Internet Security Firm Offers Anti-Phishing Service

By Larry Seltzer  |  Posted 2004-01-05 Print this article Print

Leveraging their famous Web server survey, British firm Netcraft will search for abusive company name and site references.

Internet services firm Netcraft, most famous for its survey of Web server software usage, has announced a service mainly for banks and other financial organizations to track use of their name, brands, trademarks and slogans on the Internet. The service is intended to detect and facilitate quick removal of attempts at fraud, identity theft and other "phishing" attacks. In addition to leveraging the data from its monthly surveys, including home page data from almost 20 million sites, the service will include real-time monitoring of spam for domains, brands and company names. Bath, England-based Netcraft will also monitor DNS registrations and SSL (Secure Sockets Layer) certificate common names.

Clients will receive details of the site registration and hosting locations of potentially offending sites, as well as classification of the severity of the incident. Netcraft will review site content manually in order to give a proper classification.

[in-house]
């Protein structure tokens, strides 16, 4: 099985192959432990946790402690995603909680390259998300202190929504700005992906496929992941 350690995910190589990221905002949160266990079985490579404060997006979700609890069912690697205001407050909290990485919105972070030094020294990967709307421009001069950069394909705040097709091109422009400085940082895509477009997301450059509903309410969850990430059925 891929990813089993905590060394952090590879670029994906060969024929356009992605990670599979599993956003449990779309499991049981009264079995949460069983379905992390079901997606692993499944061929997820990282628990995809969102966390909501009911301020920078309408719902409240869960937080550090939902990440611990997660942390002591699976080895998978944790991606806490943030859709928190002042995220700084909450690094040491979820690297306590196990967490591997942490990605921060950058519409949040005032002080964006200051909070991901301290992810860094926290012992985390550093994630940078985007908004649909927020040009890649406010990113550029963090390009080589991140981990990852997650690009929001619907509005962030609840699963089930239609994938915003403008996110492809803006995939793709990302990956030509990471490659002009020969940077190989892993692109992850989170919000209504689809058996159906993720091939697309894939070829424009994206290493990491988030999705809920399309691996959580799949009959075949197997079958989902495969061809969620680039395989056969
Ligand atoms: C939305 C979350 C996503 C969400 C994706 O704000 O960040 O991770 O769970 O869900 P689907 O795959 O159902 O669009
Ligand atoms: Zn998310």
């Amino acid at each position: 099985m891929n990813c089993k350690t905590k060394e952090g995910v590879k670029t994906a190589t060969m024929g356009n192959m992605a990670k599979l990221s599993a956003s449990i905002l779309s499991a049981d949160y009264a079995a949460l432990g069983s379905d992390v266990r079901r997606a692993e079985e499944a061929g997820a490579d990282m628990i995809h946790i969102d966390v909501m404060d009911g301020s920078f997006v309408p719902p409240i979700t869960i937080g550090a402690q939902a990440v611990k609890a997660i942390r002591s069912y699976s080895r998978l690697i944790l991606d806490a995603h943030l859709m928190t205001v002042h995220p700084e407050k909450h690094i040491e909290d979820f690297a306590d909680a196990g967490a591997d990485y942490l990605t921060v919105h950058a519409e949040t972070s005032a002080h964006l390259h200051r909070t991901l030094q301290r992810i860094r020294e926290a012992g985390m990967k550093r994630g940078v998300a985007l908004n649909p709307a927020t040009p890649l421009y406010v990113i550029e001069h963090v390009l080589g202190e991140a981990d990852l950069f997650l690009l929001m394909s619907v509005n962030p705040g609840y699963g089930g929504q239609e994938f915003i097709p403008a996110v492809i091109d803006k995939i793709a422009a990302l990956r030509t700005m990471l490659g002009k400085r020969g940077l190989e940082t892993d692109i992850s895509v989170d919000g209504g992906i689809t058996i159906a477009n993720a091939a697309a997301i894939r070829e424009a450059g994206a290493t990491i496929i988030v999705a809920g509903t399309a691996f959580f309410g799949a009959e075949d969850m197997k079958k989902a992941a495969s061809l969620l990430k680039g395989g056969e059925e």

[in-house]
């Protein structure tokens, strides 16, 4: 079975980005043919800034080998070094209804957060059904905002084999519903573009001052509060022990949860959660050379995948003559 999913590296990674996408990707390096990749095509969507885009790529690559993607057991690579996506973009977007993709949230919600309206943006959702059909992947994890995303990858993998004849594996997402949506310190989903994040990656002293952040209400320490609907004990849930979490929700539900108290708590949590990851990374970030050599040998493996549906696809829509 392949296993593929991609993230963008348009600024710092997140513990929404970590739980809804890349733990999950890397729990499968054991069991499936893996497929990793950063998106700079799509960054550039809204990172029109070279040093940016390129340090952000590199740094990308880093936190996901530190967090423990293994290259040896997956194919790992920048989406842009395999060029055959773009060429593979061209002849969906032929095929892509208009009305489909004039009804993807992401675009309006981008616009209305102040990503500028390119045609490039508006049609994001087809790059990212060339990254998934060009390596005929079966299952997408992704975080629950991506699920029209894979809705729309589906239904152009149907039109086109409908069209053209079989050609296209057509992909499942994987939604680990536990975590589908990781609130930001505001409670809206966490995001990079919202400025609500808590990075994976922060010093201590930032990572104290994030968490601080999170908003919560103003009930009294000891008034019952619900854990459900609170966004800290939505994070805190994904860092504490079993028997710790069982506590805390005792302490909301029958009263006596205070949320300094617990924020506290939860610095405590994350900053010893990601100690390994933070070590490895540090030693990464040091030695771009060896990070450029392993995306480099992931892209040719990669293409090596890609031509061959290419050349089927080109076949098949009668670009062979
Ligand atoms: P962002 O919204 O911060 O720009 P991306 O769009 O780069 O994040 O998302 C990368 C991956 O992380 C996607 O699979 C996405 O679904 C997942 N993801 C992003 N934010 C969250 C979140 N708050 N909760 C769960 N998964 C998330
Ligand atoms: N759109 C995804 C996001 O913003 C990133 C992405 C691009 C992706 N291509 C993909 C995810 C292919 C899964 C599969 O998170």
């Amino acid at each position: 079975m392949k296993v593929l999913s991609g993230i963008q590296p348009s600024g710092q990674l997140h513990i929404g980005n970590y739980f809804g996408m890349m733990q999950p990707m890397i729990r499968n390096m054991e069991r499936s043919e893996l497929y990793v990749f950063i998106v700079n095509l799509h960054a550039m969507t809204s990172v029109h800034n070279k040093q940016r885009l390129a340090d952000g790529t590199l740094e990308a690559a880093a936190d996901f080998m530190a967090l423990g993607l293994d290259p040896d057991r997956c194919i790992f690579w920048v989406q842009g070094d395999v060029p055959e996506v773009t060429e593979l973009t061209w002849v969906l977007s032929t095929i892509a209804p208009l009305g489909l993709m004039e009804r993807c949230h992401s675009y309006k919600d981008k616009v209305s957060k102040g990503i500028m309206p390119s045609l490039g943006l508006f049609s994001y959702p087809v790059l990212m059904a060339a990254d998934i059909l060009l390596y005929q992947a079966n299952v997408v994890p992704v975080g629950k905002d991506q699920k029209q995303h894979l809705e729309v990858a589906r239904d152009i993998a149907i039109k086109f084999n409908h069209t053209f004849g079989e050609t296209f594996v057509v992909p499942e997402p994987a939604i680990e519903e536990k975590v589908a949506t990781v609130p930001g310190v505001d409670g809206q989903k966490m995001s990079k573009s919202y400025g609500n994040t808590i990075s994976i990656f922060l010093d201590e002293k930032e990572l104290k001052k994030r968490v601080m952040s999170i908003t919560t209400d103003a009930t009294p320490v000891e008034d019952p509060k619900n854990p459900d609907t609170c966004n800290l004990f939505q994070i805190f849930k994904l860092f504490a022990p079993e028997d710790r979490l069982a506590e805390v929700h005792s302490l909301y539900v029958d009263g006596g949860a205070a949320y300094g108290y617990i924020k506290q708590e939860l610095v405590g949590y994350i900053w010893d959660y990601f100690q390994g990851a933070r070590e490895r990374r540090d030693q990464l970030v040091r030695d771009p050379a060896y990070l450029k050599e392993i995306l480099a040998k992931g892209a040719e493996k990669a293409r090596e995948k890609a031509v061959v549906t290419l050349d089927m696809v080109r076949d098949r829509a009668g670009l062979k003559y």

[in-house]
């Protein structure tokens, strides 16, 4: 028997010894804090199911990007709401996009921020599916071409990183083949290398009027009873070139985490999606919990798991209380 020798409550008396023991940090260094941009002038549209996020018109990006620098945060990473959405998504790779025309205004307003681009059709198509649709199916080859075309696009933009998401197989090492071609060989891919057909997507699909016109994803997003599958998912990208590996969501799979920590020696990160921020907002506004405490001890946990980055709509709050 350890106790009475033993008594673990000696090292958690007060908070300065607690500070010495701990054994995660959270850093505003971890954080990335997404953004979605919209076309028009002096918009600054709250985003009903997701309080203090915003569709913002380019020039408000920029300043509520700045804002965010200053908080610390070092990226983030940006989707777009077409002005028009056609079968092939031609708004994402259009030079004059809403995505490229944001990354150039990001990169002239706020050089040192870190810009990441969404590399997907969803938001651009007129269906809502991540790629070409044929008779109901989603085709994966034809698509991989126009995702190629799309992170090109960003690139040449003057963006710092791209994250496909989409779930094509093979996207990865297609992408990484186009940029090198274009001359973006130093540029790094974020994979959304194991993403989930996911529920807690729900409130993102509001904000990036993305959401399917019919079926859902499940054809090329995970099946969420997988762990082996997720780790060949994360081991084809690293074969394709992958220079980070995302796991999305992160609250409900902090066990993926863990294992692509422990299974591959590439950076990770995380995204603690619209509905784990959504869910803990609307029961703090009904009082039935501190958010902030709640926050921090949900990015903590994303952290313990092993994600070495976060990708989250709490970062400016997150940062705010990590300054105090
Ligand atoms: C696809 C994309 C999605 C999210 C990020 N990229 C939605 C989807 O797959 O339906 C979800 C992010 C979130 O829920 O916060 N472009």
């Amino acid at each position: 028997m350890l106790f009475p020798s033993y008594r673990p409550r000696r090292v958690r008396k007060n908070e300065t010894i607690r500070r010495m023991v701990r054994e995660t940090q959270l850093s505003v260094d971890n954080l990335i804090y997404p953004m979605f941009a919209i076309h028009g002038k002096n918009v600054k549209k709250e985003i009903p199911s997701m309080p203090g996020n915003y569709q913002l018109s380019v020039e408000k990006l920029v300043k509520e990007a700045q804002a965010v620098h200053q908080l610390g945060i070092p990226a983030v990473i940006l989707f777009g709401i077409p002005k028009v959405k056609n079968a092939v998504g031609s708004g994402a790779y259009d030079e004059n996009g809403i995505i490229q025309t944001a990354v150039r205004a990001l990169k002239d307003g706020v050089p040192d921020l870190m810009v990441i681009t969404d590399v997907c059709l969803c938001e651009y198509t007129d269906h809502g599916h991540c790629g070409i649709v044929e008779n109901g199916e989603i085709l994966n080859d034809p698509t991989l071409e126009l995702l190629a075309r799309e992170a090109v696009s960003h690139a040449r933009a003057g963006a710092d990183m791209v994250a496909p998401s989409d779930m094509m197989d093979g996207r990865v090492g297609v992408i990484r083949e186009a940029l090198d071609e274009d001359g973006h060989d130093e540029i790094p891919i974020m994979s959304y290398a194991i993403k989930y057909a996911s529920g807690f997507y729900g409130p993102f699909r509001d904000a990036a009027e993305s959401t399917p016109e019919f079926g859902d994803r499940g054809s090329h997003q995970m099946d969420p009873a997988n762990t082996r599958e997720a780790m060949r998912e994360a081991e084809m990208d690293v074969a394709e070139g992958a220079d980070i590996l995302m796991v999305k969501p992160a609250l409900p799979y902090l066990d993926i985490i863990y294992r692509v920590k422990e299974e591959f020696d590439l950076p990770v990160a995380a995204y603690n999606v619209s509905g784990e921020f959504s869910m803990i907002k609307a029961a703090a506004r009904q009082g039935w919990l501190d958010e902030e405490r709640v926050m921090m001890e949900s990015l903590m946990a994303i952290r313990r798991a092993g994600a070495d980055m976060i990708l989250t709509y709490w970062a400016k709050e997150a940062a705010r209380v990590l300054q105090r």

While the focus of the service is on financial organizations, it should apply to any commercial organization that is subject to phishing-style attacks. The same techniques allow Netcraft to offer monitoring for non-phishing trademark infringement.

Larry Seltzer has been writing software for and English about computers ever since—,much to his own amazement—,he graduated from the University of Pennsylvania in 1983.

He was one of the authors of NPL and NPL-R, fourth-generation languages for microcomputers by the now-defunct DeskTop Software Corporation. (Larry is sad to find absolutely no hits on any of these +products on Google.) His work at Desktop Software included programming the UCSD p-System, a virtual machine-based operating system with portable binaries that pre-dated Java by more than 10 years.

For several years, he wrote corporate software for Mathematica Policy Research (they're still in business!) and Chase Econometrics (not so lucky) before being forcibly thrown into the consulting market. He bummed around the Philadelphia consulting and contract-programming scenes for a year or two before taking a job at NSTL (National Software Testing Labs) developing product tests and managing contract testing for the computer industry, governments and publication.

In 1991 Larry moved to Massachusetts to become Technical Director of PC Week Labs (now eWeek Labs). He moved within Ziff Davis to New York in 1994 to run testing at Windows Sources. In 1995, he became Technical Director for Internet product testing at PC Magazine and stayed there till 1998.

Since then, he has been writing for numerous other publications, including Fortune Small Business, Windows 2000 Magazine (now Windows and .NET Magazine), ZDNet and Sam Whitmore's Media Survey.

Submit a Comment

Loading Comments...
Manage your Newsletters: Login   Register My Newsletters

Rocket Fuel